Beating the Heat War When Purchasing Property
It is no surprise that changes in weather can dramatically change the buying behaviour of homeowners. Record-breaking heat waves and soaring temperatures have simply enforced the important of a house’s cooling elements.
Certain elements like pools were regarded as a drawback, and the existence of one degraded the value of the house, even as recently as the past few years. The pool was seen as a nuisance with upkeep, safety regulation and the red tape involved in owning one. Now not only are pools seeing a comeback in popularity with buyers, but they are also being built more in new and existing homes. Pool builders are reporting as many as three times as many sales as the past few years. Now the pool is seen as desirable as the new car or family holiday. With the consistent rise in temperature, it is no wonder that families are seeking to buy houses with pool or installing one.
Another emerging priority for heat-stricken homeowners is air-conditioning. Not only is it rare for new homes to not have air-conditioning it is also considered almost inconceivable to live without it. It has become a prerequisite for any dwelling and with temperatures across the nation ever reaching new averages, it is almost inhumane to live in many areas without it. When your average temperature reaches 45 degrees, it is easy to see when many home buyers would insist on air-conditioning. In fact, it is becoming so important, that buyers are negotiating prices down to the tune of the installation cost. If a four-bedroom home will incur a $20,000 installation fee, it understandable why they would attempt to negotiate the house’s total cost down by at least that fee.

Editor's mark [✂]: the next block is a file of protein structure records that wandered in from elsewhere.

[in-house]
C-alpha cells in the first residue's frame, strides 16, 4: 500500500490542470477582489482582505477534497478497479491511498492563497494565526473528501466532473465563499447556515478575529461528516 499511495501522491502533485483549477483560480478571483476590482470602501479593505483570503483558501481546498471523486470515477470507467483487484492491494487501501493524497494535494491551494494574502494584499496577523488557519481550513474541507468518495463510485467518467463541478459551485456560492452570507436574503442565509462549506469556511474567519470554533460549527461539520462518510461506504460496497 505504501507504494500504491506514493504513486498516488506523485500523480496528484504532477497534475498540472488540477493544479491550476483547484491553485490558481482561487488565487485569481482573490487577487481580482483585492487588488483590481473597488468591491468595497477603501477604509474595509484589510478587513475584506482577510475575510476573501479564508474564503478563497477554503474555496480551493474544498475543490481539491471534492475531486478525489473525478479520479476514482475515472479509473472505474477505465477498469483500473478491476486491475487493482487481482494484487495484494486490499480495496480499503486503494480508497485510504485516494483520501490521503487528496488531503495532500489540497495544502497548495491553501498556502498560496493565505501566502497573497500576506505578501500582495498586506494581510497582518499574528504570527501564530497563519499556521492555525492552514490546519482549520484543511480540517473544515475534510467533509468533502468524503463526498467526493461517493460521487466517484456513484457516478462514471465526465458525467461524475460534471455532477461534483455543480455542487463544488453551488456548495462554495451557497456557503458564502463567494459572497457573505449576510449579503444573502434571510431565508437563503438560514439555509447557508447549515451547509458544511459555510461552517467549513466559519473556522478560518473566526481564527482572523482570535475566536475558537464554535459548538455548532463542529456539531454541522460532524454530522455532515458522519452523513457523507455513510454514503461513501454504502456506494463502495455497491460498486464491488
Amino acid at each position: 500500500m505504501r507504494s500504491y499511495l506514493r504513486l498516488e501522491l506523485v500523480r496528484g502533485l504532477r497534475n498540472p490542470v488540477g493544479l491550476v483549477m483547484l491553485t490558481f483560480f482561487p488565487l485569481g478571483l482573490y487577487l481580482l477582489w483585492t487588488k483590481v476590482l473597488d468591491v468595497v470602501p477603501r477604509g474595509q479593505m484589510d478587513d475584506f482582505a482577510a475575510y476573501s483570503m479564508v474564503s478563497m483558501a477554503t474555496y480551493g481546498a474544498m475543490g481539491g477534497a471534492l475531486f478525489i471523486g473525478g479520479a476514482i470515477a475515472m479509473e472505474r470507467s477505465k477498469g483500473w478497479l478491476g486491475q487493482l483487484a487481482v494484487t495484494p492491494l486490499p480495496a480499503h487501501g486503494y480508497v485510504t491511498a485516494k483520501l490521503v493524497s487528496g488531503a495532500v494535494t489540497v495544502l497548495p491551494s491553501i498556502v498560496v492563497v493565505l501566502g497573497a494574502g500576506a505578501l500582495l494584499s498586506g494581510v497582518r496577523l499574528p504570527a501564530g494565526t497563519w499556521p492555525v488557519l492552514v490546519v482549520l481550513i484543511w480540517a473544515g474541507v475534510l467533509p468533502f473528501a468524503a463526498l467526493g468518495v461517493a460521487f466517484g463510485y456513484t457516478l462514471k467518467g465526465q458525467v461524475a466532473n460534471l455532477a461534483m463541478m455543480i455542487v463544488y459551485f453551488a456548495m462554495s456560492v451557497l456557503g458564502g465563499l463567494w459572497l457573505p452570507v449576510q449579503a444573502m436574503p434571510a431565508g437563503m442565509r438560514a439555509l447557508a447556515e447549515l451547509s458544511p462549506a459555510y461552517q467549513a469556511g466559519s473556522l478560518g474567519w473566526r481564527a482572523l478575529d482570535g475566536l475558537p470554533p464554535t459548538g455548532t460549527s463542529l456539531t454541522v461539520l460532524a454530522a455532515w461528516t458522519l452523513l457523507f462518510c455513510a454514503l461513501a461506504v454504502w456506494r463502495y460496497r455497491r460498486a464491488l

Another area, which many people would not initially expect to be affected by the temperature, is the energy efficiency level in buildings. Some of the biggest draws for a house in NSW is simple things like windows with double glazing. While initially used to keep the cold out in winter and the heat inside, recent temperatures have flipped this reasoning. Now, increasingly people are looking for better sustainability and natural alternatives to keep cool. If double glazing can help keep the cool in during summer, then it is important according to the homebuyers in the recent market.
While many homeowners are refusing to accept green, environmentally friendly houses which, due to their roofing shape, do not allow for air-conditioning installation. Traditionally sustainable houses use techniques like cross-ventilation for cooling the interior. In the heated crowds at auctions, this is a deterrent to purchasing a green home without at least the option to later install.
In this area, someone who knows a bit about some solutions is Mick Fabar, the founder of Australia’s fastest growing sustainable construction company. In today’s market, many builders and buyers are turning their attention towards energy efficiency alternatives. The difference is that a true ‘green’ home might only contain cross-ventilation. An energy efficient house, however, will contain the facilities for air-conditioning but will run instead on solar or alternative energy sources.
While nothing will help beat the heat this summer, these areas do make life more comfortable for general living. But if you are looking at sustainable designs, consider planning for energy efficient air-conditioning rather than ignoring it completely. You will thank yourself later.